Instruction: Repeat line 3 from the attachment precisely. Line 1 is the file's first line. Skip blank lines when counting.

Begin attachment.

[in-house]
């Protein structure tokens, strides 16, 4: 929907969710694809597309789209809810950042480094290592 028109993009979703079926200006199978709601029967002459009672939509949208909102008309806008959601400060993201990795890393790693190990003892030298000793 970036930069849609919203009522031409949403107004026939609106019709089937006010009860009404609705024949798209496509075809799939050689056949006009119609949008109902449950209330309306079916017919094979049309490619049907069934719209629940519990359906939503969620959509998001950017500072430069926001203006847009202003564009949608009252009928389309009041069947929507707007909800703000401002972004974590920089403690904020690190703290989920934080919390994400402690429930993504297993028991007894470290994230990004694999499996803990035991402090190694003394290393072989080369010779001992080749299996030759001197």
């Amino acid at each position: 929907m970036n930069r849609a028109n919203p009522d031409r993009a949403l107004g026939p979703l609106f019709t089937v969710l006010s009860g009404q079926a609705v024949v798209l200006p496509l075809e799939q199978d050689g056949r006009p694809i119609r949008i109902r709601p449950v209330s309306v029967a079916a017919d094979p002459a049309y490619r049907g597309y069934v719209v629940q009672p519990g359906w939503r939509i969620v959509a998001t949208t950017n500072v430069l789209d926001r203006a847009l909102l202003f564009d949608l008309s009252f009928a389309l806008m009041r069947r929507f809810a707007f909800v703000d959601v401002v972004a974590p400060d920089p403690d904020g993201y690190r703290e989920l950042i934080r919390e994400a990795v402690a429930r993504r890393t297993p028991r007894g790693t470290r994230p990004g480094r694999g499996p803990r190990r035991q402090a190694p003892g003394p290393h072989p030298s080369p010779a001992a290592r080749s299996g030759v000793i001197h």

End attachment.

């Amino acid at each position: 929907m970036n930069r849609a028109n919203p009522d031409r993009a949403l107004g026939p979703l609106f019709t089937v969710l006010s009860g009404q079926a609705v024949v798209l200006p496509l075809e799939q199978d050689g056949r006009p694809i119609r949008i109902r709601p449950v209330s309306v029967a079916a017919d094979p002459a049309y490619r049907g597309y069934v719209v629940q009672p519990g359906w939503r939509i969620v959509a998001t949208t950017n500072v430069l789209d926001r203006a847009l909102l202003f564009d949608l008309s009252f009928a389309l806008m009041r069947r929507f809810a707007f909800v703000d959601v401002v972004a974590p400060d920089p403690d904020g993201y690190r703290e989920l950042i934080r919390e994400a990795v402690a429930r993504r890393t297993p028991r007894g790693t470290r994230p990004g480094r694999g499996p803990r190990r035991q402090a190694p003892g003394p290393h072989p030298s080369p010779a001992a290592r080749s299996g030759v000793i001197h």